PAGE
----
Medical endoscopes are widely utilized to view internal regions of the human body during diagnostic, surgical, and other medical procedures. Endoscopes typically include a long, thin, rigid or semi-rigid optical cylinder affixed to a viewing mechanism. The cylinder is sufficiently narrow to be inserted through a small openings in the body, which may be natural or surgical. When the endoscope is inserted and positioned for use, an image of the object being viewed is formed at an inserted end of the endoscope by an objective lens. The image passes through a series of relay lenses down the cylinder to an eye lens or video camera at a viewing end of the endoscope.

The relay lenses must be very narrow and are typically around 2.4 mm to 3.0 mm in diameter, and 20 mm to 30 mm long. Each relay lens is usually made of two or more elements and a pair of two relay lenses make up a set of relay lenses. Most endoscopes require two or more sets of relay lens pairs for proper operation. The number of sets depends on the length and specific requirements of a particular endoscope.

Additionally, unique optical characteristics of each relay lens require specific spacing distances between a pair of relay lenses within a set, and between sets of relay lens pairs within an endoscope. The required distances are typically maintained by inter-lens spacers which may be hollow cylindrical elements.

Conventional relay lenses generally include one or two relatively thin end lenses affixed to a substantially thicker center lens. Where one end lens is affixed to a center lens the resulting relay lens is frequently referred to as a "doublet." Where two end lenses are affixed to opposed ends of a center lens, the relay lens is referred to as a "triplet." Both doublets and triplets are disclosed in U.S. Pat. No. 4,575,195 to Hoogland.

Problems associated with known relay lenses include the high cost of accurately affixing the end lenses to the center lens. Typically, lenses are assembled within standard optical "V-blocks", but the thin end lenses tend to be unstable unless mechanically supported within the "V-blocks" during cementing. The diameter-to-thickness ratio of most end lenses is roughly comparable to that of standard corrective contact lenses. The difficulty of affixing such end lenses is exacerbated in the manufacture of triplets because the end lenses have to be precisely aligned on the opposed ends of the center lens, such that all three lenses share a common central axis.

An additional problem associated with conventional relay lenses is the requirement that the relay lenses and inter-lens spacers be inserted into the optical cylinder of the endoscope in a specific alignment and in a specific sequence. Frequently, during assembly of the endoscope, relay lenses are inadvertently inserted in the wrong sequence, or in an inverted position. Moreover, inter-lens spacers are often inserted in an improper sequence. Such errors may not be detected until the endoscope is tested by an end-user. Disassembly and extraction of the lenses and spacers is a difficult, time consuming and costly procedure.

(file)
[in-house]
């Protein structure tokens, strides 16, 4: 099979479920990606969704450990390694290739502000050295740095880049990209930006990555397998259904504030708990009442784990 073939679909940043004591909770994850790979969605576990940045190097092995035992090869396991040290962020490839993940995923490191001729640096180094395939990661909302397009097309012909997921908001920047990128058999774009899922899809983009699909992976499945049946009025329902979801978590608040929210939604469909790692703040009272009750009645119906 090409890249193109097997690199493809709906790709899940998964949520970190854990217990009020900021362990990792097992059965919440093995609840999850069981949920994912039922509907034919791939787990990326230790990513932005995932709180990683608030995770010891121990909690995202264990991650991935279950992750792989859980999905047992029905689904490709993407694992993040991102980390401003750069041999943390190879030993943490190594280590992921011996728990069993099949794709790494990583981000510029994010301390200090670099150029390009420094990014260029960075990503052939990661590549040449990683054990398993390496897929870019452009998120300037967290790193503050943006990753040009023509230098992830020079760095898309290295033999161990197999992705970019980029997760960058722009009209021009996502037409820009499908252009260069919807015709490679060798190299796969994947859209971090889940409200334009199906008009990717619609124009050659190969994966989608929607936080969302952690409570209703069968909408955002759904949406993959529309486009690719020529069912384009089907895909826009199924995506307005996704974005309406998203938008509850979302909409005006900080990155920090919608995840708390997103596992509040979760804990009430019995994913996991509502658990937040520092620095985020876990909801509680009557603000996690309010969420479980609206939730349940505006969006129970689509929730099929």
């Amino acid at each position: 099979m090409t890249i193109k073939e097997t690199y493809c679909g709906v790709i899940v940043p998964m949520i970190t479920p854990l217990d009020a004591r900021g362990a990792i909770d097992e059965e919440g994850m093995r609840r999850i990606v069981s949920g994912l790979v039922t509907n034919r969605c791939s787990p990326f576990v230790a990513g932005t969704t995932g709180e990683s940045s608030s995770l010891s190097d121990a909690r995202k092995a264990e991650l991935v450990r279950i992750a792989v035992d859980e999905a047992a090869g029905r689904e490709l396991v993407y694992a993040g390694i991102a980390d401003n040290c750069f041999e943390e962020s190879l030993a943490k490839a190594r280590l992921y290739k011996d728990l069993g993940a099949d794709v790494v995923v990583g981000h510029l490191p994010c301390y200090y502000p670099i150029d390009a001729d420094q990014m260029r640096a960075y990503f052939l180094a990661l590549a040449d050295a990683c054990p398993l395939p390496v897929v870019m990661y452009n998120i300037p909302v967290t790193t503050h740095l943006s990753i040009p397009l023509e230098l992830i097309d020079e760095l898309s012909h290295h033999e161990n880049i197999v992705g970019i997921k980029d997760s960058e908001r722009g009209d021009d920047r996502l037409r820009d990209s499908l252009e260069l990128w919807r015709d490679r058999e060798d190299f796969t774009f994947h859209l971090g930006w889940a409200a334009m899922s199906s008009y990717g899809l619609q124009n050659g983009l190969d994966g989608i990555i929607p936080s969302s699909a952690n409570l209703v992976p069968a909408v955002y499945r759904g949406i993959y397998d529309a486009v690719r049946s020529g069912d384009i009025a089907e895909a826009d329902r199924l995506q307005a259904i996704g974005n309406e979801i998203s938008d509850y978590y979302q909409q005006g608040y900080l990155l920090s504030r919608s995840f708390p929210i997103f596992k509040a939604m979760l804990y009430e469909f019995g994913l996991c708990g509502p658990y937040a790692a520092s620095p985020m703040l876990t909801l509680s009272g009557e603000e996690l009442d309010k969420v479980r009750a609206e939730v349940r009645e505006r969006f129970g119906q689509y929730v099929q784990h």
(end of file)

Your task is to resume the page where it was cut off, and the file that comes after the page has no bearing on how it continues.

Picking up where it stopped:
A further limitation of conventional relay lens configurations is the high cost of manufacture of the end lenses and center lenses. Center lenses, in particular, require very delicate procedures. They are relatively long, extremely thin, typically made of glass, and therefore, crack and break easily. Additionally, precisely curved lens surfaces must be formed on each end surface of the center lens. Moreover, some relay lenses utilize different end lenses attached to the same center lens. Essentially, they require manufacture of three separate lenses for each relay lens.

Thus, because of structural limitations associated with the relatively short axial dimension of their end lenses, conventional relay lenses are difficult to fabricate. Conventional designs require extreme care in assembly within an endoscope due to the varying alignment and space requirements of the relay lenses and inter-lens spacers. Moreover, they are costly to manufacture due to the relatively long axial lengths of their center lenses and the need for multiple lens surfaces.

Certain of these problems are overcome by the lens designs disclosed in U.S. patent application Ser. No. 07/507,877 filed Apr. 12, 1990 for Endoscope Lens System.